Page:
Why have drive pedals if your amp has a drive channel? Adrian Thorpe investigates
It’s not often I see stuff on forums that makes me want to respond. However, over the years, there has been a recurring question that I’ve never seen answered satisfactorily: do you need drive pedals if your amp has a drive channel?
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The easy answer, of course, is no. You don’t need anything but the basics to get your guitar sound. If your amp has a drive sound that you’re happy with and that covers all eventualities and genres of music you play, be grateful – you might just avoid contracting Gear Acquisition Syndrome.
Know your history
There are plenty of professional players who like to plug directly into their amps with no pedals at their feet. Proportionally, though, a lot of those players were at the peak of their powers in an era where pedals just weren’t prevalent or readily available. Chuck Berry, Buddy Guy and Eric Clapton are examples of professional guitarists who prefer stripped-down, simple rigs.
Competition between rock bands heated up in the 1960s, as rock ’n’ roll took hold of the charts. This led to a waning appetite for crystal-clean music. The competition drove bands into uncharted sonic territory in pursuit of their own ‘sound’. Fuzz pedals and overdriven amps met the demand.
Those able to crank their 100W amps were happy. But those who played smaller venues or wanted more drive from their amplifiers were left wanting for more. These days, we have a drive pedal for every genre and microgenre, a drive pedal for every mood, amp, guitar and desire. All the bases are covered. But the question remains: if your amp has a good drive sound, why even flirt with pedals?
Get to the point
The answer lies in the hyperbole I went into above. The reason that all the bases are covered is because demand from guitarists has made it that way. The reason the demand remains extant is because, on the whole, we are all constantly in search of the sound in our head or the sound of our guitar heroes. If these weren’t good enough reasons to pursue pedals rather than sticking with what you have, then this is: no matter what your amp sounds like, it cannot be all things to all people.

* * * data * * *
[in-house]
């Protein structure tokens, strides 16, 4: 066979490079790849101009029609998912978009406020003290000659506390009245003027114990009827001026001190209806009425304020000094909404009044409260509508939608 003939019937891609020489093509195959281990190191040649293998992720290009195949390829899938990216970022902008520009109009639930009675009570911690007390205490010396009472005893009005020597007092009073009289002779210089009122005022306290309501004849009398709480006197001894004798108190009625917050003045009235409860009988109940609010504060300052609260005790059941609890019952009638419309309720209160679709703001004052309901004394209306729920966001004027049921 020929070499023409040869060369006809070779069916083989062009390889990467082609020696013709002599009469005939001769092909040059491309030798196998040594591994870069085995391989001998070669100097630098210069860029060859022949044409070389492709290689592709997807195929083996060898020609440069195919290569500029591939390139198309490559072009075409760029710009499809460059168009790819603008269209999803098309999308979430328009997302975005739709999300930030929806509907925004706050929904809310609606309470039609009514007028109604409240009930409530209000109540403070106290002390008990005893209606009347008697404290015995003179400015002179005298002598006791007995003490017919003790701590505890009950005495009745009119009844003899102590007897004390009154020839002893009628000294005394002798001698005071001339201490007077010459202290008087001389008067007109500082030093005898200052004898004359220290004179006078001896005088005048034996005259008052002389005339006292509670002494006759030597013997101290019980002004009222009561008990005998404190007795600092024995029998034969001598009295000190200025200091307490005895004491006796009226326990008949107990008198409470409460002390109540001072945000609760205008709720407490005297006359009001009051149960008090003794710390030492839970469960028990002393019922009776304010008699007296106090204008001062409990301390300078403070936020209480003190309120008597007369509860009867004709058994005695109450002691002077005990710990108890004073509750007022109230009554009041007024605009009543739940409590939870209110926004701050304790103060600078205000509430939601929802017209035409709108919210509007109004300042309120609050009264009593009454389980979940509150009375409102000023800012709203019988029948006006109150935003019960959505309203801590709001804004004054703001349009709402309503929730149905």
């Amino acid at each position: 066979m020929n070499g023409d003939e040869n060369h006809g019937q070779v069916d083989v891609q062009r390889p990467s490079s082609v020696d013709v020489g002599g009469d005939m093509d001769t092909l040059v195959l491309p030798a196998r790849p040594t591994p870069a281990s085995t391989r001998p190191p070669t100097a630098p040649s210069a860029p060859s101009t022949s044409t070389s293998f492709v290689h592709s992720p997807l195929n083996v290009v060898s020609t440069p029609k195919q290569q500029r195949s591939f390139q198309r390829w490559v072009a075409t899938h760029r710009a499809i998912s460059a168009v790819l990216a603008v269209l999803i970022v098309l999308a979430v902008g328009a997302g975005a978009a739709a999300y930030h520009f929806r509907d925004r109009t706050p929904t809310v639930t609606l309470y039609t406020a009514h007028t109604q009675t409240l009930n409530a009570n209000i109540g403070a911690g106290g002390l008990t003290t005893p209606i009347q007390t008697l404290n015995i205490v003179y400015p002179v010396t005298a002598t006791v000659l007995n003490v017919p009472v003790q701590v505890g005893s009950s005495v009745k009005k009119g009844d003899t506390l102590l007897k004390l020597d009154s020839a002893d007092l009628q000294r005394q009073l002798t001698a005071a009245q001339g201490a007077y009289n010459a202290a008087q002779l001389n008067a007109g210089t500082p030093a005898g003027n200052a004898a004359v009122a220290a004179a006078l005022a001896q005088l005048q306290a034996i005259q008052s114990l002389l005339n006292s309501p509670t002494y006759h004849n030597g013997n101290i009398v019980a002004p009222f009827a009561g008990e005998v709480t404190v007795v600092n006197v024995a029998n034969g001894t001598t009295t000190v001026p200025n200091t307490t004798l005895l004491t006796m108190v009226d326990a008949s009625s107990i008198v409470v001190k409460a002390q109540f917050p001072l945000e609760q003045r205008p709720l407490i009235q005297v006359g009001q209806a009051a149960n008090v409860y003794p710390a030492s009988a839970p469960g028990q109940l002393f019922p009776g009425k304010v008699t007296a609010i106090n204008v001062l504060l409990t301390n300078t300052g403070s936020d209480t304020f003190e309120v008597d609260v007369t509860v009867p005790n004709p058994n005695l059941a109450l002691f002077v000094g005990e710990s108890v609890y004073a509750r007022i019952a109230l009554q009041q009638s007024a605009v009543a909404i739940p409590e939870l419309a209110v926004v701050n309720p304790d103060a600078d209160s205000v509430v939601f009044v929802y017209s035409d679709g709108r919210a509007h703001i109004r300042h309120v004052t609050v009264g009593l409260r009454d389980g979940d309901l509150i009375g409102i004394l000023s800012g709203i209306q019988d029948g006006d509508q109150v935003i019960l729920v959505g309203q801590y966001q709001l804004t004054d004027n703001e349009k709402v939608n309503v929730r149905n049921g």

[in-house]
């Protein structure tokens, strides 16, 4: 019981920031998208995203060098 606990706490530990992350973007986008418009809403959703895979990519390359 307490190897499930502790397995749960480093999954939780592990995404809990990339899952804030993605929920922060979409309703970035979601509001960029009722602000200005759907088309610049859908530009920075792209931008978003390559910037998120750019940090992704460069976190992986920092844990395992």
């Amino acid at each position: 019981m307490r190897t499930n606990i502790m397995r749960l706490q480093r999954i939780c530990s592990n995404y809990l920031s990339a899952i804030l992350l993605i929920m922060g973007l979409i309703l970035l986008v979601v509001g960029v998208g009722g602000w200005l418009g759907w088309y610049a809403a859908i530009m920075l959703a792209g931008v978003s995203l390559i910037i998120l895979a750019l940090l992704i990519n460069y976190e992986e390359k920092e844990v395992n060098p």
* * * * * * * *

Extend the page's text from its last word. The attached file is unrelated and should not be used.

Enter the unicorn
An amp that can do everything is a mythical creature, a unicorn in the guitar world. It therefore does not exist. But some amps come close when they’re augmented with drive pedals. Think of drive as the magic dust that takes your amp to places it cannot go on its own. A good amp and some choice pedals can open up your tonal palette. Want a country-driven sound from a JCM800? Get yourself a tweed-flavoured pedal with a strong EQ. Have a Fender Blues Junior and want it to emulate a Mesa Dual Rectifier? Add the blackest, most metal pedal you can and let the down-tuned notes pour from your soul. In both cases, the unachievable can be achieved. While I acknowledge these examples as compromises, the compromise is acceptable considering the alternative is spending much more or hiring a roadie to cart around multiple amps.
Stacking and the perfect recipe
It’s not just about trying to create a specific sound though. Personally, I like to stack overdrive and boost pedals into my amp’s drive channel. It gives me control of the character of the drive and I also get to choose which frequencies punch through, either for my rhythm or my lead sound. Considering the amount of emails I receive on the subject, it appears that large swathes of the pedal community like to do the same, and many others like to use pedal platform amps, which is another thing entirely.
It’s good for people to strive towards their own sound, even if that requires building a combination of pedals and amps in search of the perfect recipe. It’s the same way a master chef ensures that their version of a classic dish stands out from the countless others. In summary, stacking pedals might allow you to become a Michelin-starred purveyor of tone – and who wouldn’t want that?
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